are you worried about a child? find out who to talk to.

One Moana is all we need…

Tuesday 27 June 2017

Helen Johnston is a care experienced young person and a lover of all things Disney. Here she relates the relationships she made in care, or didn’t, with the characters in her favourite film.

Helen Johnston blog.jpg

Lately I’ve been obsessed with one of Disney’s most recent films – Moana, and I can’t help but compare it to the journey I’ve been on, and the journey of other care experienced young people.

Moana is someone who is determined to see her people succeed and thrive, and perseveres even when all odds are against her, so she’s sort of like those ‘key relationships’ we all need and deserve in our lives. Her island and the people on it are our communities, our peers, our corporate parents.

The stigma of care

Regardless of how much her island means well, their actions are hindering Moana and themselves. You could almost say that they’re setting their people up to fail in the same way that our peers, our communities, our corporate parents set up care experienced young people to fail in the past. Despite their best intentions, there was and often still is, an ingrained prejudice and stigma that exists toward the care experienced voice within our communities.

Tifitti, (or Mother Nature depending on how you see her in the film) is like me in the sense that she represents our care experienced people. No matter how good, true and kind she is, the islanders and those that encounter her only get to see a certain side of her- the angry, aggressive front she’s put up to protect herself. They don’t see the good because they don’t take the time to challenge their own negative perceptions and the myths surrounding the care experienced community.

Now these points do come together so bear with me.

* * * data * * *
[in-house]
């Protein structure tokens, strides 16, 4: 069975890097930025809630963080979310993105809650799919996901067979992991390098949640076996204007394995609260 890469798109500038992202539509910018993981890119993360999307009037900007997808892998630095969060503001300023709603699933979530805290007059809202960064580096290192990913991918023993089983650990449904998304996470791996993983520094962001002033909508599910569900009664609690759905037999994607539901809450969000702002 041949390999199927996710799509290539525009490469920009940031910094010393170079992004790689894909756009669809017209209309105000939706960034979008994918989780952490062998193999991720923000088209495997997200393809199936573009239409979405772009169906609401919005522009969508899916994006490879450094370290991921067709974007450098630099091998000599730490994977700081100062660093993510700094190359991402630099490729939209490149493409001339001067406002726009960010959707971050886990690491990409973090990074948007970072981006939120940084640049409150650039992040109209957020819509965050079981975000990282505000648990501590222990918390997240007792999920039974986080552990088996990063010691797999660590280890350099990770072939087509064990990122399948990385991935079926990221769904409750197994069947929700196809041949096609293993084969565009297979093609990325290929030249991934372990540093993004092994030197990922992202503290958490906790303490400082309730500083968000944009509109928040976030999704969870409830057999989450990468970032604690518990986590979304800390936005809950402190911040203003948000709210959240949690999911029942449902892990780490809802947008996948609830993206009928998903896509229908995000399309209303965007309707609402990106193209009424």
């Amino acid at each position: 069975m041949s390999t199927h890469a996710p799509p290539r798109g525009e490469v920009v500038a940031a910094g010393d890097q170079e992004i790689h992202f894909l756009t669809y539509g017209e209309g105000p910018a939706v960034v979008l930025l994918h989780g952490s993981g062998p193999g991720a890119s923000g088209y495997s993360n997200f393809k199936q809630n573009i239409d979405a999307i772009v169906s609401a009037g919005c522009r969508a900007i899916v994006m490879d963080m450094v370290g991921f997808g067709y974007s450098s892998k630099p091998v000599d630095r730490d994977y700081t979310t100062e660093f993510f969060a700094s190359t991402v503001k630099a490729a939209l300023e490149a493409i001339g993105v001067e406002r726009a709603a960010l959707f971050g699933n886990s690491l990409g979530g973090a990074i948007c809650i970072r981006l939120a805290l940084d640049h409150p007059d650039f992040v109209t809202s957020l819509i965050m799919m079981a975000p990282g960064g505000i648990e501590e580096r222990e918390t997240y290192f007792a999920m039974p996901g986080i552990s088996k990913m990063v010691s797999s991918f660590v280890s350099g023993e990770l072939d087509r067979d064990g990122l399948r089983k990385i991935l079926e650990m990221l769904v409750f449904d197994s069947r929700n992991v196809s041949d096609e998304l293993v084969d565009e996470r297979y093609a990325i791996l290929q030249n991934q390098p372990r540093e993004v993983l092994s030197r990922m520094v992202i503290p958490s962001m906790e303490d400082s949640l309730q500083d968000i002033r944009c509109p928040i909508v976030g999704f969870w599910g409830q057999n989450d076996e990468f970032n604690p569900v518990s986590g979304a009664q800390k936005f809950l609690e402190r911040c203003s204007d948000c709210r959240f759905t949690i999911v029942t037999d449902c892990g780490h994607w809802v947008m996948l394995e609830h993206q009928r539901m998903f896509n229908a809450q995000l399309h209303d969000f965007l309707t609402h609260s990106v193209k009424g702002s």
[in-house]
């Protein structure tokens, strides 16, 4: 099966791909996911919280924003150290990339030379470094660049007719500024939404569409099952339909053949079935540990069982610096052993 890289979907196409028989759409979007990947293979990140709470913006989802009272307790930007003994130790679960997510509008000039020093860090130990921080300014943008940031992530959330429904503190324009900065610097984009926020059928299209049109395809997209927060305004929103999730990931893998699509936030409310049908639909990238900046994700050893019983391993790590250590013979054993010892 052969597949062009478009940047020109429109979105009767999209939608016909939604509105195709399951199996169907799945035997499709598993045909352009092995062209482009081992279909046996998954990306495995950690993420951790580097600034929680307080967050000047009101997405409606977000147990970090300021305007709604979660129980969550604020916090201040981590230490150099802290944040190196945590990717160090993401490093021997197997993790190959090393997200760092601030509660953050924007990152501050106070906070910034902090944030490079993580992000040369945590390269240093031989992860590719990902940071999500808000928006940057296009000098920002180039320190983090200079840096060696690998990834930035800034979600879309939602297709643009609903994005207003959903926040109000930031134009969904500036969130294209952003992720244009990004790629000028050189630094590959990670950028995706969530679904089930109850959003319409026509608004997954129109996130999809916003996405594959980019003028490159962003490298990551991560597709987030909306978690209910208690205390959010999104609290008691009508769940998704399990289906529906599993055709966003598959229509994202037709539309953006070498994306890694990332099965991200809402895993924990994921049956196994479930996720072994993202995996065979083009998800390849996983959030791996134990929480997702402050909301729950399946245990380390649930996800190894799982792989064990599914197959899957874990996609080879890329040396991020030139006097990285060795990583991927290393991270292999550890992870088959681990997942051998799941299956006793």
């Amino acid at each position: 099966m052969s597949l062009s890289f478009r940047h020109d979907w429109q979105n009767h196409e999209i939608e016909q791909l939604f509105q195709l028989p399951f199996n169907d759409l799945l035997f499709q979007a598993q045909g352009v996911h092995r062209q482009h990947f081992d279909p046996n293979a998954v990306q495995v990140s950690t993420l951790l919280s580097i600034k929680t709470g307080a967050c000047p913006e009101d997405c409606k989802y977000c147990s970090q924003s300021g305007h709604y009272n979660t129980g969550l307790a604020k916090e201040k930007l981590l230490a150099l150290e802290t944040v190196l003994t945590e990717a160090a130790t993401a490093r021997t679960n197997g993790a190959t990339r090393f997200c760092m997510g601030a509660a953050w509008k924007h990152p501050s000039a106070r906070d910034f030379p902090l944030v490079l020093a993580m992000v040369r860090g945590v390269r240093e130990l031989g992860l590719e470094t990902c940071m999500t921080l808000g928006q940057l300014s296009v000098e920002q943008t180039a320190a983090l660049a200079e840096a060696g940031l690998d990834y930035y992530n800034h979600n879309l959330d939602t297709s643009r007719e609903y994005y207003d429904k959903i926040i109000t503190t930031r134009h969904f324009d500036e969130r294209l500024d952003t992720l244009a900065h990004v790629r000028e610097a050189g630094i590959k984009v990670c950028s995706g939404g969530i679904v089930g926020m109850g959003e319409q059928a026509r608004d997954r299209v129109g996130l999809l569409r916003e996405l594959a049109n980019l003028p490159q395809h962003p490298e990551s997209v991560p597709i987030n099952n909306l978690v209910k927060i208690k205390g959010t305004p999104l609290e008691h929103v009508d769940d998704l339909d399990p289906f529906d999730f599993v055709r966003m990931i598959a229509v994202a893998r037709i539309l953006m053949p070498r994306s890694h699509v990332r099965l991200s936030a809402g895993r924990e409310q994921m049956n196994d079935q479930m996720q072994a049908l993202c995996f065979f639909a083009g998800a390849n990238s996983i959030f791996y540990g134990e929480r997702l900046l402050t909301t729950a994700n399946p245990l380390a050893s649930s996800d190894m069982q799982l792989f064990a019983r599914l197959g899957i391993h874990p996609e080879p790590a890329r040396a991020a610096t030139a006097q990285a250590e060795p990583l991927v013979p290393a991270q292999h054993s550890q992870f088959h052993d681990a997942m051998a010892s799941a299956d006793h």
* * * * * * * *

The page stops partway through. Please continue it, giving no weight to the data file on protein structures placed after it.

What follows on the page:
See past our defences

Tifitti has put up a front, a defence to keep people out, in the same way that many of us with care experience do, we put up a facade to keep those around us out. To protect ourselves in whatever way we can. It’s a coping mechanism for many of us, to save ourselves from the hurt and chaos that results from trusting the people around us in the past. It’s a wall we create to keep people out, to keep them at a distance in order to self-protect.  People around us often don’t stick around long enough to see past our defences. Each time someone leaves us our wall gets higher because it somehow proves to us that we are right to keep people out of our lives. However, the magic really happens when just one person stays, through good and bad.

Moana sticks around Tifitti long enough to see through her front, long enough to see the good, the love, the beauty within her. Moana sees Tifitti for who she truly is and not for who she is pretending to be. It is Moana’s love and care that manages to break through Tifitti’s armour.

Now in my head it just makes sense, if we just had one Moana in their lives can you imagine the difference it could make to us? If we all had at least one person who could see through our facade, who saw who we truly are and loved us enough to persevere and stick around where others have failed and left us?

Remarkable things can happen when someone cares

I absolutely adore Moana, but I think it’s my love for what the film represents to me that truly holds my heart. Now don’t get me wrong I am a Disney lover, most of my childhood was spent curled up with my sisters and a Disney film, but it is the hope and love present throughout the film that really, truly has me captivated.

We need more Moana’s in our lives, more determined, caring and giving people to stand up and own us because remarkable things happen when they do. When someone takes the time to go against the stigma, to stand up and claim a care experienced person, our defences, our armour grows less impenetrable. When someone takes the time to actually stop and look beneath our masks, we are given the chance to shine. Having just one person makes the unbearable bearable, and yes it may not take the pain away or fix everything, but it allows the process of healing to begin.